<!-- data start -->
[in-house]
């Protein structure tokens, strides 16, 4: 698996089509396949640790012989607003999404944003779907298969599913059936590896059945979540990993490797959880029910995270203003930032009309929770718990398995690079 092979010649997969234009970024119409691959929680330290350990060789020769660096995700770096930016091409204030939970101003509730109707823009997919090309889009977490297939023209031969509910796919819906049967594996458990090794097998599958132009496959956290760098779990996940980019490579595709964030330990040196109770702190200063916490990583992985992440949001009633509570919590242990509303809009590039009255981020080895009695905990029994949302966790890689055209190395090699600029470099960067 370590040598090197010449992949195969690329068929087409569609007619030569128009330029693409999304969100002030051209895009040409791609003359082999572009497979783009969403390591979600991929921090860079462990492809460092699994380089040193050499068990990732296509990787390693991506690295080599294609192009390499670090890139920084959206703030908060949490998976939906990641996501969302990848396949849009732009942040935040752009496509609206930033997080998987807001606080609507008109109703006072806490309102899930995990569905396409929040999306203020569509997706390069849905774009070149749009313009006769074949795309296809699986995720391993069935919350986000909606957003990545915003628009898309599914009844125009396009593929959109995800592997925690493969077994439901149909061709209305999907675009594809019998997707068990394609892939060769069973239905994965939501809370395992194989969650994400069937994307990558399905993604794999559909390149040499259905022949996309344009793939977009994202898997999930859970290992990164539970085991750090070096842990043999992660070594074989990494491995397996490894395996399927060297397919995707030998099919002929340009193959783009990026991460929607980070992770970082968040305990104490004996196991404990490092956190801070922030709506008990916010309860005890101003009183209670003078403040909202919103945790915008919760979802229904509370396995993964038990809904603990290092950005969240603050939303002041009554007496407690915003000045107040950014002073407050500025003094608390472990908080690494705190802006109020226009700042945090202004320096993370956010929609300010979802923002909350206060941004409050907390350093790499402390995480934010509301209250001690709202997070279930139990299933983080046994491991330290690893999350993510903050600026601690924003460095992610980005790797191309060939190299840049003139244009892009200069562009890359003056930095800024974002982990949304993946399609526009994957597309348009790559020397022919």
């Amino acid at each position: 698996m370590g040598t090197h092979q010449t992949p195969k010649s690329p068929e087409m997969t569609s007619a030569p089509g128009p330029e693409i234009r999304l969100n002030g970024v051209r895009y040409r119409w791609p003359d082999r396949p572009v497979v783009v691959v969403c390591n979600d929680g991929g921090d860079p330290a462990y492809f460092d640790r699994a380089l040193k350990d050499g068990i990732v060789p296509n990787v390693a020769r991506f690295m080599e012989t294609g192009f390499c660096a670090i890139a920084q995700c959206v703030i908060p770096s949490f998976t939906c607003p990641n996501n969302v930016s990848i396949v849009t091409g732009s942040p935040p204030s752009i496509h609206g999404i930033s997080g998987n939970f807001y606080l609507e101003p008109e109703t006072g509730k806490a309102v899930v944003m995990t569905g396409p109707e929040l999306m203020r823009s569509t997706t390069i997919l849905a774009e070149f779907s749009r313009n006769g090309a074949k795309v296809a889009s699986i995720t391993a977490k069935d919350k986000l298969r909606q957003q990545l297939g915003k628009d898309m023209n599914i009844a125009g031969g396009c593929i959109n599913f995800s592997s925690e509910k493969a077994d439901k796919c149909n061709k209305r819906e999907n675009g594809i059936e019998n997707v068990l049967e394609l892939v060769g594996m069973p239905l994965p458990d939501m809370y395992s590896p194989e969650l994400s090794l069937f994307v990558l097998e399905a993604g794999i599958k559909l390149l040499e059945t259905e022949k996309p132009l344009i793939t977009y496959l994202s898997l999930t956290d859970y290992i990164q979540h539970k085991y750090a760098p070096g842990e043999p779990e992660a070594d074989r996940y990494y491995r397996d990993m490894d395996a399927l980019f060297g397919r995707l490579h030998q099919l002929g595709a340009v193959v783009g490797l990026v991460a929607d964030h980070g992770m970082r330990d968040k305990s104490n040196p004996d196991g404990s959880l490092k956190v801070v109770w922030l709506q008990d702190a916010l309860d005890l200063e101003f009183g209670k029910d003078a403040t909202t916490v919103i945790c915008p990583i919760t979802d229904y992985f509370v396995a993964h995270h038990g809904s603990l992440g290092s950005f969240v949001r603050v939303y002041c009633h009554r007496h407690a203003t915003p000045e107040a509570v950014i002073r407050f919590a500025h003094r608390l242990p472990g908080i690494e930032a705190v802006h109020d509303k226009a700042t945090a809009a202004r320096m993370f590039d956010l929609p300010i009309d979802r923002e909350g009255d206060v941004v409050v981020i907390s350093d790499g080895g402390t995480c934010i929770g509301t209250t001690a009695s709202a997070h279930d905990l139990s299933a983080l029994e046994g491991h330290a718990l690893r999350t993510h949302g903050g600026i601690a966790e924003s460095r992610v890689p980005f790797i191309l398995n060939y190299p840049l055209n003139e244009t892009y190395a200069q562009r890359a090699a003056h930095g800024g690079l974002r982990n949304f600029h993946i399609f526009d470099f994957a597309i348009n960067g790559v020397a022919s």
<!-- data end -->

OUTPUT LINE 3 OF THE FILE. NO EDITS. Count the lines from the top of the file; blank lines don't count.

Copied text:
């Amino acid at each position: 698996m370590g040598t090197h092979q010449t992949p195969k010649s690329p068929e087409m997969t569609s007619a030569p089509g128009p330029e693409i234009r999304l969100n002030g970024v051209r895009y040409r119409w791609p003359d082999r396949p572009v497979v783009v691959v969403c390591n979600d929680g991929g921090d860079p330290a462990y492809f460092d640790r699994a380089l040193k350990d050499g068990i990732v060789p296509n990787v390693a020769r991506f690295m080599e012989t294609g192009f390499c660096a670090i890139a920084q995700c959206v703030i908060p770096s949490f998976t939906c607003p990641n996501n969302v930016s990848i396949v849009t091409g732009s942040p935040p204030s752009i496509h609206g999404i930033s997080g998987n939970f807001y606080l609507e101003p008109e109703t006072g509730k806490a309102v899930v944003m995990t569905g396409p109707e929040l999306m203020r823009s569509t997706t390069i997919l849905a774009e070149f779907s749009r313009n006769g090309a074949k795309v296809a889009s699986i995720t391993a977490k069935d919350k986000l298969r909606q957003q990545l297939g915003k628009d898309m023209n599914i009844a125009g031969g396009c593929i959109n599913f995800s592997s925690e509910k493969a077994d439901k796919c149909n061709k209305r819906e999907n675009g594809i059936e019998n997707v068990l049967e394609l892939v060769g594996m069973p239905l994965p458990d939501m809370y395992s590896p194989e969650l994400s090794l069937f994307v990558l097998e399905a993604g794999i599958k559909l390149l040499e059945t259905e022949k996309p132009l344009i793939t977009y496959l994202s898997l999930t956290d859970y290992i990164q979540h539970k085991y750090a760098p070096g842990e043999p779990e992660a070594d074989r996940y990494y491995r397996d990993m490894d395996a399927l980019f060297g397919r995707l490579h030998q099919l002929g595709a340009v193959v783009g490797l990026v991460a929607d964030h980070g992770m970082r330990d968040k305990s104490n040196p004996d196991g404990s959880l490092k956190v801070v109770w922030l709506q008990d702190a916010l309860d005890l200063e101003f009183g209670k029910d003078a403040t909202t916490v919103i945790c915008p990583i919760t979802d229904y992985f509370v396995a993964h995270h038990g809904s603990l992440g290092s950005f969240v949001r603050v939303y002041c009633h009554r007496h407690a203003t915003p000045e107040a509570v950014i002073r407050f919590a500025h003094r608390l242990p472990g908080i690494e930032a705190v802006h109020d509303k226009a700042t945090a809009a202004r320096m993370f590039d956010l929609p300010i009309d979802r923002e909350g009255d206060v941004v409050v981020i907390s350093d790499g080895g402390t995480c934010i929770g509301t209250t001690a009695s709202a997070h279930d905990l139990s299933a983080l029994e046994g491991h330290a718990l690893r999350t993510h949302g903050g600026i601690a966790e924003s460095r992610v890689p980005f790797i191309l398995n060939y190299p840049l055209n003139e244009t892009y190395a200069q562009r890359a090699a003056h930095g800024g690079l974002r982990n949304f600029h993946i399609f526009d470099f994957a597309i348009n960067g790559v020397a022919s």